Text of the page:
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A Seminar on quality control of veterinary drugs was held in Niamey (Niger) from 8 to 12 December 1997. The Seminar was organised by the Office International des Epizooties (OIE) and the Government of the Republic of Niger, with the support of the State Secretariat for Cooperation and French-speaking countries of the French Republic.

The seminar brought together biologists, pharmacists and veterinarians responsible for the registration and control of veterinary drugs in Benin, Burkina Faso, Cameroon, Central African Republic, Chad, Cote d'Ivoire, Madagascar, Mali, Niger, Senegal, and Togo.

The seminar was given by experts from the OIE Collaborating Centre for Veterinary Drugs, Fougeres (France), the Central Laboratory for Livestock Production (Labocel: Laboratoire central de l'elevage) and the National Public Health and Evaluation Laboratory (Lanspex: Laboratoire national de sante publique et d'expertise), Niamey, the Pan-African Veterinary Vaccine Centre (PANVAC), Debre-Zeit (Ethiopia) and the Centre for International Cooperation in Agronomic Research for Development, Department of Animal Husbandry and Tropical Veterinary Medicine (CIRAD-EMVT: Centre de cooperation internationale en recherche agronomique pour le developpement – Departement d'elevage et de medecine veterinaire tropicale), Montpellier (France).

The Seminar programme included lectures on theoretical aspects followed by practical sessions. The main topics covered were quality control, marketing authorisation, good manufacturing practices and export licensing for vaccines and chemically defined drugs.

At the end of the Seminar fifteen recommendations were adopted with the aim of alleviating any deficiencies still existing in French-speaking African countries in terms of veterinary drug control, registration and quality.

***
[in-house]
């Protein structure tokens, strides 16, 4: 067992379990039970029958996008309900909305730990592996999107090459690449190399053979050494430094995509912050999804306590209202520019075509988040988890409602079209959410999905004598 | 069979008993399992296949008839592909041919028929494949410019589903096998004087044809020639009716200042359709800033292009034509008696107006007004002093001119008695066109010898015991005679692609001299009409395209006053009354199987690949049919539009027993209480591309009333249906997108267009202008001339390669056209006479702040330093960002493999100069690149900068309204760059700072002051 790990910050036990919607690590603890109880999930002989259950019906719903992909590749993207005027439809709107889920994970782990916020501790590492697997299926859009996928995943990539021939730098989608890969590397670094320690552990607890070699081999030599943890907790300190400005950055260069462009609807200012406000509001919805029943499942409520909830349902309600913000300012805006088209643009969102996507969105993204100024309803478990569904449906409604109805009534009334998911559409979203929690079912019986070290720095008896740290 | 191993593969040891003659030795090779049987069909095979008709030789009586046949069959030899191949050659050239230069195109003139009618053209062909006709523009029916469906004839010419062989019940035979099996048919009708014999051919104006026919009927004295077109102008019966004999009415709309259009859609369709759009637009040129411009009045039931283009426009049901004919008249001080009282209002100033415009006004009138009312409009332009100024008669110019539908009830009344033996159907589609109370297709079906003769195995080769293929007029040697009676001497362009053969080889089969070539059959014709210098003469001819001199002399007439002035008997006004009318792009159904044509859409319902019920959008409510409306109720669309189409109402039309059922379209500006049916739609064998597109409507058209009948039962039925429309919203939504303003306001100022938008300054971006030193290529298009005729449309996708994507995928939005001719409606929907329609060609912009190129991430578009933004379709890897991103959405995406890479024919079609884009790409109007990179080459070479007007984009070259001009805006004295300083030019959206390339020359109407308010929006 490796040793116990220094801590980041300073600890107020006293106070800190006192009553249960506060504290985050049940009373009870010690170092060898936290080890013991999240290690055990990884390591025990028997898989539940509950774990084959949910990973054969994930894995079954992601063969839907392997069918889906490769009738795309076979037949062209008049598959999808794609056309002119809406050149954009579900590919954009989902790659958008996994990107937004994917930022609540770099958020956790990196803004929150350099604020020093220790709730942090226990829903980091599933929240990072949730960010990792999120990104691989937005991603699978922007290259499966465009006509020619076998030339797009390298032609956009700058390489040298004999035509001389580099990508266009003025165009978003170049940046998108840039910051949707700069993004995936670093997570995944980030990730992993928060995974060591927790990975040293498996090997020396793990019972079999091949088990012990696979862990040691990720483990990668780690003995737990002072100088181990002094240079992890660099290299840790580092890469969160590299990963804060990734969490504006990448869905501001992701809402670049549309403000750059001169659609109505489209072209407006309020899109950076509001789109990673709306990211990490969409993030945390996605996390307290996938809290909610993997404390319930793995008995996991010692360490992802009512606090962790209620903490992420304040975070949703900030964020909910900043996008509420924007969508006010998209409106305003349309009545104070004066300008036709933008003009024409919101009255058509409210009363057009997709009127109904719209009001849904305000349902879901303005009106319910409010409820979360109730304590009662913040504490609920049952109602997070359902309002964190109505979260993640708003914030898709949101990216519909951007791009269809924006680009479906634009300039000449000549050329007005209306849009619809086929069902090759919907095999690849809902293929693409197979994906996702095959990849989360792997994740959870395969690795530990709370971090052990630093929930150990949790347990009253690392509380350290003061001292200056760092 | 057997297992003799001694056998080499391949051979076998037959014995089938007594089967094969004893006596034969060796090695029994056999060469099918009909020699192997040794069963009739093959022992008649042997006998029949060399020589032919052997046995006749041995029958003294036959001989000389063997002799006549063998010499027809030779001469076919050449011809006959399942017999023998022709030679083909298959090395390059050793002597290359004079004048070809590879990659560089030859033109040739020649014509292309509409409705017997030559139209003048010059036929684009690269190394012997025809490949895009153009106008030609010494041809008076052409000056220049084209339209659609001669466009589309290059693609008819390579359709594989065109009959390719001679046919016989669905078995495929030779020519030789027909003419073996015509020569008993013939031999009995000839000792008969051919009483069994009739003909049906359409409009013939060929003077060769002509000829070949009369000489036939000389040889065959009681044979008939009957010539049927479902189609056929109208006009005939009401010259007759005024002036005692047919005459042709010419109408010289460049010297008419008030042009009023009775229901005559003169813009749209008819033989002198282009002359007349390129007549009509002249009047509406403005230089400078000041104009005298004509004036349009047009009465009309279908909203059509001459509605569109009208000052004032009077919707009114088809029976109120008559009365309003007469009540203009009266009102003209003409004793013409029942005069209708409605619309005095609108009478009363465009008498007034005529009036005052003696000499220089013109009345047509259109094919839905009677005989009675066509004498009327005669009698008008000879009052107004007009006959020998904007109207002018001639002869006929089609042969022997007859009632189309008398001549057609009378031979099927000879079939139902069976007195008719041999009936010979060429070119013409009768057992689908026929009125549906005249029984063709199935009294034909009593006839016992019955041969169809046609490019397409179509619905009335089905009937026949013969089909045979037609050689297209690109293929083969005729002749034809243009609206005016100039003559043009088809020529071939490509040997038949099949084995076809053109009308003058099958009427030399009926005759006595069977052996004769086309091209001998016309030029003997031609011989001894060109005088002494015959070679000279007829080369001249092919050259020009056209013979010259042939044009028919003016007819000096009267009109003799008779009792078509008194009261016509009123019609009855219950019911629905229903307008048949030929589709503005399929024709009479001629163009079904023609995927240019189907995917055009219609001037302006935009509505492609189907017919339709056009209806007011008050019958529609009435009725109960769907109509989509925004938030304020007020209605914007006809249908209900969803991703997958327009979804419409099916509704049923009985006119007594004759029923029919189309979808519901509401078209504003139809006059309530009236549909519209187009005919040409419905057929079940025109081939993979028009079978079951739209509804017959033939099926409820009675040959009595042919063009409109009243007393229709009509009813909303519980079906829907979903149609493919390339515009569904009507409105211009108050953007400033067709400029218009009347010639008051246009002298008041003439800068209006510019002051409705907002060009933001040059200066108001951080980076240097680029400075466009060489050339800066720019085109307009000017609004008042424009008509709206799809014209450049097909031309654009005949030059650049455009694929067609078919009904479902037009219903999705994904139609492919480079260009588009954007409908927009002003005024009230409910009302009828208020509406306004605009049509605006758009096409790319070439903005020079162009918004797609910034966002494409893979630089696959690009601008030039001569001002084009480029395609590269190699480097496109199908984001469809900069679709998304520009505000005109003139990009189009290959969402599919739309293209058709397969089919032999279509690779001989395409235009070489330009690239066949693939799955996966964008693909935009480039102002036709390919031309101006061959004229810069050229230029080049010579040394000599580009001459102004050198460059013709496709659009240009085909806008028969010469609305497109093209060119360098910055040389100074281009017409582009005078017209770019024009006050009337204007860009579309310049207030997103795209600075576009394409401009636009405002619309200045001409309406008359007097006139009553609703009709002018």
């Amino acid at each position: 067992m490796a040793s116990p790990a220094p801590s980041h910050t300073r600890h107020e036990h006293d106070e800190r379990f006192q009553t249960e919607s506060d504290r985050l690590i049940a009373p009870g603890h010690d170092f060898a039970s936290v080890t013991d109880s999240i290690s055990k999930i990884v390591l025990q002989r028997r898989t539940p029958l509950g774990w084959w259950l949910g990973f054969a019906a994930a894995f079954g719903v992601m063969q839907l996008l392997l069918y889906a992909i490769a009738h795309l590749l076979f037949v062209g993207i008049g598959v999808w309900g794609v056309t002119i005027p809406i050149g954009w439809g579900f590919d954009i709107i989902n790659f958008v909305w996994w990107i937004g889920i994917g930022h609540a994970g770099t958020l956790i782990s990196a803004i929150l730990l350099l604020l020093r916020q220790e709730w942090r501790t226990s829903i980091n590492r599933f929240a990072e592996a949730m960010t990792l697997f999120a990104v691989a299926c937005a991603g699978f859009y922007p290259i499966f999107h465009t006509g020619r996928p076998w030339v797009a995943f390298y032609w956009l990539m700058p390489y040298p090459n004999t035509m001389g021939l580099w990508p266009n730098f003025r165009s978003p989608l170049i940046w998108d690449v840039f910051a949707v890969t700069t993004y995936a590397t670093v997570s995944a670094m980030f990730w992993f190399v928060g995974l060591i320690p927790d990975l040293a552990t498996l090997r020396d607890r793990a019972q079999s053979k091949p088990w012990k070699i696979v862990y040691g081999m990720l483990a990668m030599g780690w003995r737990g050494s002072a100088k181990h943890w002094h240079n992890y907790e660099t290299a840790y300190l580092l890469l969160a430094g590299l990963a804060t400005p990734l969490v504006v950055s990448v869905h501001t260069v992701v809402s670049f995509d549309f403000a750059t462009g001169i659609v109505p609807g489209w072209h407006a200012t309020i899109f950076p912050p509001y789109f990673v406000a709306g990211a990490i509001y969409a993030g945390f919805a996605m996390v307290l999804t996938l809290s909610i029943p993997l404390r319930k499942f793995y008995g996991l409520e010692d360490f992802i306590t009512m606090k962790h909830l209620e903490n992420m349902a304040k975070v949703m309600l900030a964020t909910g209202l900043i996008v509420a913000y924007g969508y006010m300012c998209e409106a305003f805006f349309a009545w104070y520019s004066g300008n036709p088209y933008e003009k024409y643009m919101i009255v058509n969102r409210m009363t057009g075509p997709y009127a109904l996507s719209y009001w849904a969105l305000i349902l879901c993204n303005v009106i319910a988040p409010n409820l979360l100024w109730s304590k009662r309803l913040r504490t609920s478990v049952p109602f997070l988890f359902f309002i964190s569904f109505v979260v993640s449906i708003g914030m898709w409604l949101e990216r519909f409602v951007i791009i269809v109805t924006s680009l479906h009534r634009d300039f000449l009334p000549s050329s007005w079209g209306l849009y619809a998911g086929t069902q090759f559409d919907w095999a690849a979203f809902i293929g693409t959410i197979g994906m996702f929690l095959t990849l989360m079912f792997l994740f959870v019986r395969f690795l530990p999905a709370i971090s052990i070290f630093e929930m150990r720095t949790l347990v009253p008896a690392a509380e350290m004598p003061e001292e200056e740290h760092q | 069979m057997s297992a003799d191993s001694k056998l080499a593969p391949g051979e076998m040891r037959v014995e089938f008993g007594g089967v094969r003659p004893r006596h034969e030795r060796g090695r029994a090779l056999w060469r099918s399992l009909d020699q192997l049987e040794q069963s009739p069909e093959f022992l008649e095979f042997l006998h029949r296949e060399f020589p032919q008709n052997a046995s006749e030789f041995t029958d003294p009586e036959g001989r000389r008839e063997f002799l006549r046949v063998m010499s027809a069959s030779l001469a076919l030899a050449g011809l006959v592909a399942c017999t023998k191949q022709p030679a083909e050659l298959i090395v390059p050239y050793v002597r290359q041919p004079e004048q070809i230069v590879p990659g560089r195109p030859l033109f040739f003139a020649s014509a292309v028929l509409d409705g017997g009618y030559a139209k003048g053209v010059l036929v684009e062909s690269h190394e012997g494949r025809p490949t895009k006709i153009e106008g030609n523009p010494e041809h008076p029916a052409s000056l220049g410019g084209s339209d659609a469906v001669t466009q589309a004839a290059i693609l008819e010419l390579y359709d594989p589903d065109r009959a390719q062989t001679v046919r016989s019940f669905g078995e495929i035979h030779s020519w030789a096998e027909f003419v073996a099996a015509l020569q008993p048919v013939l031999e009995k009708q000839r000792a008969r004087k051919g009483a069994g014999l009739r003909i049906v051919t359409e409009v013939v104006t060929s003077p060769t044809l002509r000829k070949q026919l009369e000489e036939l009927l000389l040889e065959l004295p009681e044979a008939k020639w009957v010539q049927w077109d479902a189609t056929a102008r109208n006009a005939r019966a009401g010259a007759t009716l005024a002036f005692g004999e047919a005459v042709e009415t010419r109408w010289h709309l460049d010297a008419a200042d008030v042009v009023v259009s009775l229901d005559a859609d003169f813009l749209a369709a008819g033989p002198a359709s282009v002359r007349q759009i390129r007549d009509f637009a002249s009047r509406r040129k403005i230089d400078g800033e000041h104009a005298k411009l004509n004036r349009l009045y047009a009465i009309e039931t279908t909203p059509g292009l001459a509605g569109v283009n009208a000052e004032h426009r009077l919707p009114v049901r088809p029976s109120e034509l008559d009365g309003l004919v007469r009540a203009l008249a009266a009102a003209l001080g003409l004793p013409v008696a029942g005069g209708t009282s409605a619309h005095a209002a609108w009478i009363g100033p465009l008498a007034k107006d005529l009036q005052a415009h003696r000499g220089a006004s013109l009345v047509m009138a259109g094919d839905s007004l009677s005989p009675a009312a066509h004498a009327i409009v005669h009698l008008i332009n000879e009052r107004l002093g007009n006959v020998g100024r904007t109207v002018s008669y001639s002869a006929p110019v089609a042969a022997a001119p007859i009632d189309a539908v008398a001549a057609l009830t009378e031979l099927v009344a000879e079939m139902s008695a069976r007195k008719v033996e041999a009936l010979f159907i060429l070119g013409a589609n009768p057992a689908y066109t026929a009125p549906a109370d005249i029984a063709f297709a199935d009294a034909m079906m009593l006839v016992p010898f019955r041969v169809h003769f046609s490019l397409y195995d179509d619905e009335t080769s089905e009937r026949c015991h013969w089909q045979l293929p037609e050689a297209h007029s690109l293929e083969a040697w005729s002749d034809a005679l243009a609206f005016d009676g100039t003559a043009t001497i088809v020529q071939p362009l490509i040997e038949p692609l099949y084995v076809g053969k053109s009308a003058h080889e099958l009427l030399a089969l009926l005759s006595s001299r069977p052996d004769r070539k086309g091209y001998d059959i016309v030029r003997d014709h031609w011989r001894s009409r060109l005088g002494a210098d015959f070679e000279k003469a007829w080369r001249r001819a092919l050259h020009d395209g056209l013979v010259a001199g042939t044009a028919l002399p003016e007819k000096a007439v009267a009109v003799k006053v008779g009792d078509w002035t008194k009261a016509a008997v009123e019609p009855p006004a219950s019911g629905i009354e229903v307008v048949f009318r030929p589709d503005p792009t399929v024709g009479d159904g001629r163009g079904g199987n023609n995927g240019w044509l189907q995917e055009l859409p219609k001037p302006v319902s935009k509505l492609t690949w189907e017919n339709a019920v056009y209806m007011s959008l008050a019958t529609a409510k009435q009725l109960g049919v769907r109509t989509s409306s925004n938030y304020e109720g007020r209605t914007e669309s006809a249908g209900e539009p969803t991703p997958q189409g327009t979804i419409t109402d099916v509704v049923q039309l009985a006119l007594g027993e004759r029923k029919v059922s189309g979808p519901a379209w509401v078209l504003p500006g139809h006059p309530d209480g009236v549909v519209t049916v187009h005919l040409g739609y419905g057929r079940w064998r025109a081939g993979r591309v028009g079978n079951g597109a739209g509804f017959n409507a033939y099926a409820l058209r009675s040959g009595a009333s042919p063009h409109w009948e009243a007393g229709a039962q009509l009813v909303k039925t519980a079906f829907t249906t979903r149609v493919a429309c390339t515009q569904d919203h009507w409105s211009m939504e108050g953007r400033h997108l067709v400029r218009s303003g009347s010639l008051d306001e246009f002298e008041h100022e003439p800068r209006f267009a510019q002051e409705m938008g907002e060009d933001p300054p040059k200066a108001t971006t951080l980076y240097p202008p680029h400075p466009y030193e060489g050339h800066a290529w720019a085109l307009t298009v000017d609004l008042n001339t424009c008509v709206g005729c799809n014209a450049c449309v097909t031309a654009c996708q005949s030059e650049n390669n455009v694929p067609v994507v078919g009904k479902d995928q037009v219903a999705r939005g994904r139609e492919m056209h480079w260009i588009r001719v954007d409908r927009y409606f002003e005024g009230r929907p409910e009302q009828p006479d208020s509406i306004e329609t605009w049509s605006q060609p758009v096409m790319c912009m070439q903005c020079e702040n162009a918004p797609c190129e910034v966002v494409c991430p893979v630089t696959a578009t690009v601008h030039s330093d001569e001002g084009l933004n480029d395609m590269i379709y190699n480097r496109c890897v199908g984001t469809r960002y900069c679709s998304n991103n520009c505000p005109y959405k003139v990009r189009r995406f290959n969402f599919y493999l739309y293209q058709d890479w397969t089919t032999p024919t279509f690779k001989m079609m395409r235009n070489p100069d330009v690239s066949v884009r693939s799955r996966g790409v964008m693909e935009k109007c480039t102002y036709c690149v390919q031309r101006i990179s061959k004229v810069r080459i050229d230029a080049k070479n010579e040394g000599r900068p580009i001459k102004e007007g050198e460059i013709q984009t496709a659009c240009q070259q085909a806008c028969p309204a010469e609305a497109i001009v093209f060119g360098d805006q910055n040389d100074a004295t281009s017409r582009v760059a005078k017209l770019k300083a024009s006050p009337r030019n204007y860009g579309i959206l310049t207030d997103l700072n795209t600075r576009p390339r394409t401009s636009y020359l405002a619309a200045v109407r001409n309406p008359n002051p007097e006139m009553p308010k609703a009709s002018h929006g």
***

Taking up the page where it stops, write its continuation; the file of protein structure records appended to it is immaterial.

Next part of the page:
The recommendations made by the Seminar included:

  • The creation or strengthening of national laboratories for the control of veterinary drugs and the designation of regional reference laboratories, which would receive technical support from the OIE Collaborating Centre in Fougeres.
  • The development, or strengthening, of national legislation on veterinary pharmacy with a team of State inspectors to ensure compliance.
  • The improvement of quality control of veterinary drugs, and especially of vaccines, with the technical support of PANVAC.
  • The continuation of information and training activities already undertaken by the OIE in the field of veterinary drug control. This control could be improved and harmonised (including that of imported products) with the agreement of the OIE Regional Commission for Africa.

All these recommendations should help to strengthen regional cooperation in French-speaking Africa, with the aim of stemming the proliferation of unauthorised veterinary drugs. The lack of innocuity and efficacy of such drugs may well jeopardise animal health and public health, and discredit both the veterinary profession and the public authorities.

The OIE, the world organisation for animal health, was created in 1924 and has its headquarters in Paris. It brings together 147 countries, Delegates from which form an “International Committee”, and is based on the work of four specialised Commissions and five regional Commissions.<br/> <br/> Its task is to inform and advise the Veterinary Services of its Member Countries in order to contribute to the eradication of the most dangerous animal diseases for animals and humans and to determine the health standards for international trade.

Paris, 15 December 1997

Contact : Maria Zampaglione